Background: When the 2004 Indian Ocean tsunami suddenly hit unsuspecting coastal populations in Sri Lanka, it inflicted unprecedented devastation including 35,000 deaths and 500,000 people displaced. Evaluating the psychological impact of this natural disaster provides valuable insights into planning interventions and disaster preparedness.
Methods: A cross-sectional survey was conducted among 264 adult males and females ≥16 years old living in temporary shelters housing tsunami survivors at 6 months. Interviewer-administered structured interviews were conducted to measure posttraumatic stress disorder (PTSD) and its risk factors.
Results: The participation rate was 97%. Of the subjects, 56% met criteria for symptoms of PTSD, with females at 64% and males at 42%. Females had at least twice the risk of experiencing PTSD (odds ratio [OR] 2.27, 95% confidence interval [CI] 1.37–3.76). This sex difference persisted after adjusting for age, marital status, being a parent, loss of family members, amount of social support, education level, and level of depression (OR 2.14, 95% CI 1.21–3.80). Depression was significantly associated with PTSD (OR 7.19, 95% CI 3.83–13.52).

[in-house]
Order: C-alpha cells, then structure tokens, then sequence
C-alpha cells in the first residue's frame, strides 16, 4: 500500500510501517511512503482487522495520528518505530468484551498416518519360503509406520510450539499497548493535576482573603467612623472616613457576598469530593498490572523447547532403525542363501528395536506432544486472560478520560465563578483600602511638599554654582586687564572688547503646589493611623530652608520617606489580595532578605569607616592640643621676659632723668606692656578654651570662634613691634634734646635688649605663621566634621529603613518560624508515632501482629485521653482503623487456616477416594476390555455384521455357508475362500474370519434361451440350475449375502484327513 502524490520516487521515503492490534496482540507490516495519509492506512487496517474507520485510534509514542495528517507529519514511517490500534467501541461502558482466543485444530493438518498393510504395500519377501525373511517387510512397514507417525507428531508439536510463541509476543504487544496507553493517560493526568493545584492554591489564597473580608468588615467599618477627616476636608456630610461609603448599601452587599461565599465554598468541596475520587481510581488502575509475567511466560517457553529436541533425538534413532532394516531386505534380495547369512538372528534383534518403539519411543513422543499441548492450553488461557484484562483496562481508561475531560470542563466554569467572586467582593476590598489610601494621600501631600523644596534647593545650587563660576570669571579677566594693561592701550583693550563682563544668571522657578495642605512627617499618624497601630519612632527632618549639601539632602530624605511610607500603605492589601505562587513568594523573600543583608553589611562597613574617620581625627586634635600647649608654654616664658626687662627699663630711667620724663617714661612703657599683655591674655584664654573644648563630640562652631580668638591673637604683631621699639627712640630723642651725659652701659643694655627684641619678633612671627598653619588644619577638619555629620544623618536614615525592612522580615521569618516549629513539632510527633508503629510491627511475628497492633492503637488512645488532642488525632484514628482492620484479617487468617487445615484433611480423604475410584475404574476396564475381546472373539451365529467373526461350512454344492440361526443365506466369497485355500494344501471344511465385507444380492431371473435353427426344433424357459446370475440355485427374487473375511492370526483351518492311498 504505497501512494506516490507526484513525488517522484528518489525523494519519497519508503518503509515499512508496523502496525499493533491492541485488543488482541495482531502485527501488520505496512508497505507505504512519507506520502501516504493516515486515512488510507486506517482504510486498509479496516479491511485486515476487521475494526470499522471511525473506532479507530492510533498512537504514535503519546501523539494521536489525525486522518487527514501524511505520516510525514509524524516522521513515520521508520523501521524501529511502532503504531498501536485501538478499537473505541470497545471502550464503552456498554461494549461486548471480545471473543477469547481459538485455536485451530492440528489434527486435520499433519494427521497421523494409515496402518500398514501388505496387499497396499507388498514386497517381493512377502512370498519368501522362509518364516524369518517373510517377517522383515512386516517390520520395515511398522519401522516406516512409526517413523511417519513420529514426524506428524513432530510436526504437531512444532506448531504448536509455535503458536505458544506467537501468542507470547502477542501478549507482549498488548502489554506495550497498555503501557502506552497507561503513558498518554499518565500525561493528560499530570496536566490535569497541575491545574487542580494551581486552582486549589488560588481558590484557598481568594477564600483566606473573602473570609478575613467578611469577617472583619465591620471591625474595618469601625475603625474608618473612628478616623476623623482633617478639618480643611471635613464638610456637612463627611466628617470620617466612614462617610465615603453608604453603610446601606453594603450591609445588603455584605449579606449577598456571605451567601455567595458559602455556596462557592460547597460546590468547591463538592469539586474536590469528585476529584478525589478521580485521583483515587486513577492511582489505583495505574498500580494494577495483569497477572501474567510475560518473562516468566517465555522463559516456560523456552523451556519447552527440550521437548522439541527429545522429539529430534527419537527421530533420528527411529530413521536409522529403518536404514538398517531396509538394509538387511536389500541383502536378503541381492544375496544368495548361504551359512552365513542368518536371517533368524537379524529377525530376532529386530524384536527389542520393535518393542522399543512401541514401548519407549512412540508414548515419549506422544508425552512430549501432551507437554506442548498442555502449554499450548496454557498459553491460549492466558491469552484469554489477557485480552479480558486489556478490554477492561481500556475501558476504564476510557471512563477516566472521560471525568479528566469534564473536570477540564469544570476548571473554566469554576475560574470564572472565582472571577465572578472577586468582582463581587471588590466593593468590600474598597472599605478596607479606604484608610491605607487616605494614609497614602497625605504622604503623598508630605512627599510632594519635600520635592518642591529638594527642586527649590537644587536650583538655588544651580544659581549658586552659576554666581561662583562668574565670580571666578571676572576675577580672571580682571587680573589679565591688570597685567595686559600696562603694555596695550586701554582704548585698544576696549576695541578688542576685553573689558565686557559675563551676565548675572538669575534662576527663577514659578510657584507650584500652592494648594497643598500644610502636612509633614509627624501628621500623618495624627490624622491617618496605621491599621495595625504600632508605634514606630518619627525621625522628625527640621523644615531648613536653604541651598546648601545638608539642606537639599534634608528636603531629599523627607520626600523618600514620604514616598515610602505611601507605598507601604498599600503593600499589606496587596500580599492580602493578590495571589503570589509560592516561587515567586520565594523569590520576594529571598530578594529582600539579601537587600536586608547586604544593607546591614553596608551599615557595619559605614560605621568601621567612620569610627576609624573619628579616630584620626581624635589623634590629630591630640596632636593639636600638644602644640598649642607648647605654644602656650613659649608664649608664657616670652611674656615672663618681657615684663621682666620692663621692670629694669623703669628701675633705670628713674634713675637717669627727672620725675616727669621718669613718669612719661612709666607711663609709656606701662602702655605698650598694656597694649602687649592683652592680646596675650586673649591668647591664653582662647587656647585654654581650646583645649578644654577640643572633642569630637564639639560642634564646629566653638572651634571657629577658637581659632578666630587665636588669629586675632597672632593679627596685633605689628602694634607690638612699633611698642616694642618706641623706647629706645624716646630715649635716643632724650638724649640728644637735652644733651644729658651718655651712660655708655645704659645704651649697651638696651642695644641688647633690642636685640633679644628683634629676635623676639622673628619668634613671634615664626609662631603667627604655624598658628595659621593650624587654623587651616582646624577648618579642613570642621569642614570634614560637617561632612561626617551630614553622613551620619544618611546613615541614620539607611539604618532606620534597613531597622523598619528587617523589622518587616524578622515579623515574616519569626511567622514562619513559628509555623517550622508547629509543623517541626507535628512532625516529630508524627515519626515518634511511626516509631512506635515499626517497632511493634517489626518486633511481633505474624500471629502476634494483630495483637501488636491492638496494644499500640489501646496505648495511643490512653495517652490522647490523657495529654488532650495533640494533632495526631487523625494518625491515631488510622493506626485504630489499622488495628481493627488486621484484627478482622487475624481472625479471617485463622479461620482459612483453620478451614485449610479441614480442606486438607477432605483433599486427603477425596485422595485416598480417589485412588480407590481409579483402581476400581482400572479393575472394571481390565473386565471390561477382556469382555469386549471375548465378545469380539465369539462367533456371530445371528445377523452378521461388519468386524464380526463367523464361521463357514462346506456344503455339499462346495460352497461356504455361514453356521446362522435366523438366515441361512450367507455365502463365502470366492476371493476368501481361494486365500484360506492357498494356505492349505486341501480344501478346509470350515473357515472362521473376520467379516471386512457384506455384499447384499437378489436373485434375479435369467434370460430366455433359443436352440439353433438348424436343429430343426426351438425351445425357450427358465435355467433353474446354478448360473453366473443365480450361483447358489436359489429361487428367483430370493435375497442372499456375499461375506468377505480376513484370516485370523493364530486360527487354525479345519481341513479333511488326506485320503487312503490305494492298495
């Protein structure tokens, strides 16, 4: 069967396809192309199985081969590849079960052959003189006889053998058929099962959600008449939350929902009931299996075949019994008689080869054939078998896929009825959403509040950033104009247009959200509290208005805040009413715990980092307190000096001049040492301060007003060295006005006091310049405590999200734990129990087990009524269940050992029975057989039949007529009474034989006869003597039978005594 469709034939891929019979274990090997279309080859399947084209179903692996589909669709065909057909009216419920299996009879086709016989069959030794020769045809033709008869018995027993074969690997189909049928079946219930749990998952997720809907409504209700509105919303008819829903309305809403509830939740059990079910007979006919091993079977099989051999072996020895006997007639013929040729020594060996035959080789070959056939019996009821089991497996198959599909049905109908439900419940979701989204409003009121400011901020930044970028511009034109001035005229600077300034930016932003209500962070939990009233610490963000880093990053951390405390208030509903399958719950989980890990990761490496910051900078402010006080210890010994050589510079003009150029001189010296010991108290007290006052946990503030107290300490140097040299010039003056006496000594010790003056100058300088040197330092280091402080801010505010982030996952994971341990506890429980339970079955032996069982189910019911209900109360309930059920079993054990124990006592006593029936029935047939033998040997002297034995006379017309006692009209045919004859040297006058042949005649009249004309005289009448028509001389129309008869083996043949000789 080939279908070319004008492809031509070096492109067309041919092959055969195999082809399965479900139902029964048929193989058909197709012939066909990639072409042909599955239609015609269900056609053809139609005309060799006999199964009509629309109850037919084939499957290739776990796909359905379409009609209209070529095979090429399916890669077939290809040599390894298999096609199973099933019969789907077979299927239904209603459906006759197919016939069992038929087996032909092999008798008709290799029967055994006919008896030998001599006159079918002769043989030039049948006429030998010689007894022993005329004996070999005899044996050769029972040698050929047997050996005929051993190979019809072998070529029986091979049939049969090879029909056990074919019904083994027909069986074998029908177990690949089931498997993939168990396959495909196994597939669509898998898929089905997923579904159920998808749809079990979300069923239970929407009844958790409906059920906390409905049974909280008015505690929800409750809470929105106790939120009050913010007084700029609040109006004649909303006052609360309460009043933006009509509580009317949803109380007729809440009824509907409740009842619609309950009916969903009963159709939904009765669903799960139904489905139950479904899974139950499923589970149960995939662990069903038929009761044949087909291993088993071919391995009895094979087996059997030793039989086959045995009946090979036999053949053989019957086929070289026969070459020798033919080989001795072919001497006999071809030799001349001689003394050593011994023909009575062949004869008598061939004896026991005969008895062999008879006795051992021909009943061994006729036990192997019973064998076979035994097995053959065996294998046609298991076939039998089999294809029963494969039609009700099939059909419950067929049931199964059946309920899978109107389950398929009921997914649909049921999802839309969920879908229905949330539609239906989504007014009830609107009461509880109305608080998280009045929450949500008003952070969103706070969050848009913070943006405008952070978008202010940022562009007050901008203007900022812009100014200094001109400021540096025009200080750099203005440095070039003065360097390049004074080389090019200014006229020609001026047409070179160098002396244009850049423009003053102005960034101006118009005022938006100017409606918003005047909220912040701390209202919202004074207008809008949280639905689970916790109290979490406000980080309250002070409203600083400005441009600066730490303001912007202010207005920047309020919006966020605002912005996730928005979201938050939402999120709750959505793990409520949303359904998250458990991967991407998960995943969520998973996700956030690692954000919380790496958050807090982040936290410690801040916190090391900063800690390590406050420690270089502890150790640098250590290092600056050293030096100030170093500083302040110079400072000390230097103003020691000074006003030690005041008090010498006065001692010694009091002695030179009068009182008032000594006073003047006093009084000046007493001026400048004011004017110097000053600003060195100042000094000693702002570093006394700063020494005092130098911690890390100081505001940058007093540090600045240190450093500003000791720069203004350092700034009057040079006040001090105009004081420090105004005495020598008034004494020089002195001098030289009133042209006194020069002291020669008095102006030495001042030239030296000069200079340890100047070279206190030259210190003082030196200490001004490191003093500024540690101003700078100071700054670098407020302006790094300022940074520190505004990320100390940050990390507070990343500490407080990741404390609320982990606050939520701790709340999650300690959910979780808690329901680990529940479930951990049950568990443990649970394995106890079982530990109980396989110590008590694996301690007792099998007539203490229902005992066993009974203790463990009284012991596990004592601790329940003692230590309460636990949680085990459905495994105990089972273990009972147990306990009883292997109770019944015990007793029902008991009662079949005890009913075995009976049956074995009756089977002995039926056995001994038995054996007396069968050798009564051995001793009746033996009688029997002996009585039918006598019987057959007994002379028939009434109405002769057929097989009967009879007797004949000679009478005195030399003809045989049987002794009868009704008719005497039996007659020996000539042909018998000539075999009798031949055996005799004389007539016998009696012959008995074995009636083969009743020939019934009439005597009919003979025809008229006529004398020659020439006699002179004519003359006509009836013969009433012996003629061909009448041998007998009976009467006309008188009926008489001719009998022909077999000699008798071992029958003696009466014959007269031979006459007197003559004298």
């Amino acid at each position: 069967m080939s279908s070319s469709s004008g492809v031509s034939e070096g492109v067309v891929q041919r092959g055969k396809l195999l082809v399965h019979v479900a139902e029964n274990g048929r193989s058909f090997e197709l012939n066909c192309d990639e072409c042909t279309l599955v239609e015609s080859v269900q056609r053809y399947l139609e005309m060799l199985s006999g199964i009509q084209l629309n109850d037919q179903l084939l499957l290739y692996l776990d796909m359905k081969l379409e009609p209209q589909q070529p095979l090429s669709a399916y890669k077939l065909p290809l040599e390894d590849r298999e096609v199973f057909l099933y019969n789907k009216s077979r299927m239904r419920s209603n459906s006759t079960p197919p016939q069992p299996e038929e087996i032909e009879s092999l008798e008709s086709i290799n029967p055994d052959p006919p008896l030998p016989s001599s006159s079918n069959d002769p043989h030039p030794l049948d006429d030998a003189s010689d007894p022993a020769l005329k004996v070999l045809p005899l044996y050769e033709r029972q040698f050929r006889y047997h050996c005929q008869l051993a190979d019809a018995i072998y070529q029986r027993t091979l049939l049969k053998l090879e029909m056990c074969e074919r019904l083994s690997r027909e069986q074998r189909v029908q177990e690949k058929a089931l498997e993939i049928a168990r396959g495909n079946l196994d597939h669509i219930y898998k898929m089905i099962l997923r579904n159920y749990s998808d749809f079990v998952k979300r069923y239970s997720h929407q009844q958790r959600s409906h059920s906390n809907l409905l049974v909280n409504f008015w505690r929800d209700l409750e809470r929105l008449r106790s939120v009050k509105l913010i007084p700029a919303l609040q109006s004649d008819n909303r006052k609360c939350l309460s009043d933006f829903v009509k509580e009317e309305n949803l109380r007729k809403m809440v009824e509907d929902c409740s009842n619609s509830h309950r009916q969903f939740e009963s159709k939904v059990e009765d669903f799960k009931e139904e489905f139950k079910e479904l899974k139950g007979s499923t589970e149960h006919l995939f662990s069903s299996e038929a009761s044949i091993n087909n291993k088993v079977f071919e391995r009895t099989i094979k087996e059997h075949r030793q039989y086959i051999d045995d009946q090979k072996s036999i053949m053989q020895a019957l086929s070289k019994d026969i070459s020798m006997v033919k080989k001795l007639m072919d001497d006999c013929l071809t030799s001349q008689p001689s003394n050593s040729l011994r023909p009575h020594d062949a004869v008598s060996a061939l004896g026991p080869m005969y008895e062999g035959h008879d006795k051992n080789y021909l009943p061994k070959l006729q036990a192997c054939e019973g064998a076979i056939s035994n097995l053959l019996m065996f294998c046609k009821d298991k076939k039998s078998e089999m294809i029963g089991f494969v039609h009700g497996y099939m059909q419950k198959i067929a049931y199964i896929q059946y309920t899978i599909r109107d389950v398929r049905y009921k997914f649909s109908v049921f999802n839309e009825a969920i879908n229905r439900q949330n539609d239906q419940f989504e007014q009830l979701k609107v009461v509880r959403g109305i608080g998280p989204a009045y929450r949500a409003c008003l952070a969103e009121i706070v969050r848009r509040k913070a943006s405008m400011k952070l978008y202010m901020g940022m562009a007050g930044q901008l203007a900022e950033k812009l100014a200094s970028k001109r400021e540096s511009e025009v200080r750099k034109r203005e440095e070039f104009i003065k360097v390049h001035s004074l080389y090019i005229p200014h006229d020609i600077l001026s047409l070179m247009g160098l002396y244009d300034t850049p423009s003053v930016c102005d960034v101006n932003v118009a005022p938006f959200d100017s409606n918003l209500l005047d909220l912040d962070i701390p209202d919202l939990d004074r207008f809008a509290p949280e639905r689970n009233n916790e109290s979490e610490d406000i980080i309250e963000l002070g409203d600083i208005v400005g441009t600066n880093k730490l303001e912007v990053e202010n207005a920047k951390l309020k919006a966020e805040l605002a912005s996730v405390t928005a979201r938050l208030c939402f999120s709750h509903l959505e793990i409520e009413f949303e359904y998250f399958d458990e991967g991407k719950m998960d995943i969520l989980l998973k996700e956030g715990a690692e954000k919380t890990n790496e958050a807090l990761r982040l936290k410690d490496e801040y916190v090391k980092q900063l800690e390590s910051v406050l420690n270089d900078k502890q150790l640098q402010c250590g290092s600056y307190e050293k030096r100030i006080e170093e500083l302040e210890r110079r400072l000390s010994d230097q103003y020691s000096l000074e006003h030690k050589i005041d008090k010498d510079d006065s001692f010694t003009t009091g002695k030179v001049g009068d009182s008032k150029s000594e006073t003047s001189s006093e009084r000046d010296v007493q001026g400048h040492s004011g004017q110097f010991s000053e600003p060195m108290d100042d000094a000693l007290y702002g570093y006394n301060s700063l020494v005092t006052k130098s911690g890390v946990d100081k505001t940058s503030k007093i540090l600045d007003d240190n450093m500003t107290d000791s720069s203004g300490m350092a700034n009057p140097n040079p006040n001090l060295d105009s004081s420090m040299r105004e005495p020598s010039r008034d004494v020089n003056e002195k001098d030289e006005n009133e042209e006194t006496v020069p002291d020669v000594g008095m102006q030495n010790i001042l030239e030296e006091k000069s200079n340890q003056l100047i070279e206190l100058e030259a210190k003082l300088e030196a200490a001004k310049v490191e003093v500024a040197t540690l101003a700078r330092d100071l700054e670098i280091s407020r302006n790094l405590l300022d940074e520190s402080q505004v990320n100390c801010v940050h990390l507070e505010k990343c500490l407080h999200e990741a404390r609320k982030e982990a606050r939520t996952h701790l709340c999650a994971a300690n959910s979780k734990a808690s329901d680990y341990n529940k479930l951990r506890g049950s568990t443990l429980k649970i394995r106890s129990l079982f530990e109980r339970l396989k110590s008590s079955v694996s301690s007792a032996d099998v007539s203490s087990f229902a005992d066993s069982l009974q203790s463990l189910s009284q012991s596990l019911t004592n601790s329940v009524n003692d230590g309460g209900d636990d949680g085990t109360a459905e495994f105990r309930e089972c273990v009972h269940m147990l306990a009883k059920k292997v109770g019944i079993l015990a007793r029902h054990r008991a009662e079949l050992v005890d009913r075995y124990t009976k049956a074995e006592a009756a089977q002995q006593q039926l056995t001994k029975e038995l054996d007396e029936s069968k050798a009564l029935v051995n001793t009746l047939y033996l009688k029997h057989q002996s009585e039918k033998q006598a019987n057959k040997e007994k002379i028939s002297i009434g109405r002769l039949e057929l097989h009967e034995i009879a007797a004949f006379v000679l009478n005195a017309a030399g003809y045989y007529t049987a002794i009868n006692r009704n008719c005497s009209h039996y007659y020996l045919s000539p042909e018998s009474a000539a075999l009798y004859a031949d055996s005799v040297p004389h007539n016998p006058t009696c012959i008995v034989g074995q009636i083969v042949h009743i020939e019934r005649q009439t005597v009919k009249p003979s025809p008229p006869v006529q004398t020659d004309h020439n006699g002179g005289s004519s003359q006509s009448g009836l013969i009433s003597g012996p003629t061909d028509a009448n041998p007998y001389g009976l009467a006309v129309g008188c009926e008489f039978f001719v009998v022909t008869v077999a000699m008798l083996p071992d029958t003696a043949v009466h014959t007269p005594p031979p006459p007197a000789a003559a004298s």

Conclusions: In this directly affected population, a majority met criteria for PTSD, indicating a significant long-term public health burden. The findings also confirm that females are at much higher risk for PTSD than males, suggesting that special mental health efforts should be targeted at women exposed to trauma. (Disaster Med Public Health Preparedness. 2007;1:34–43)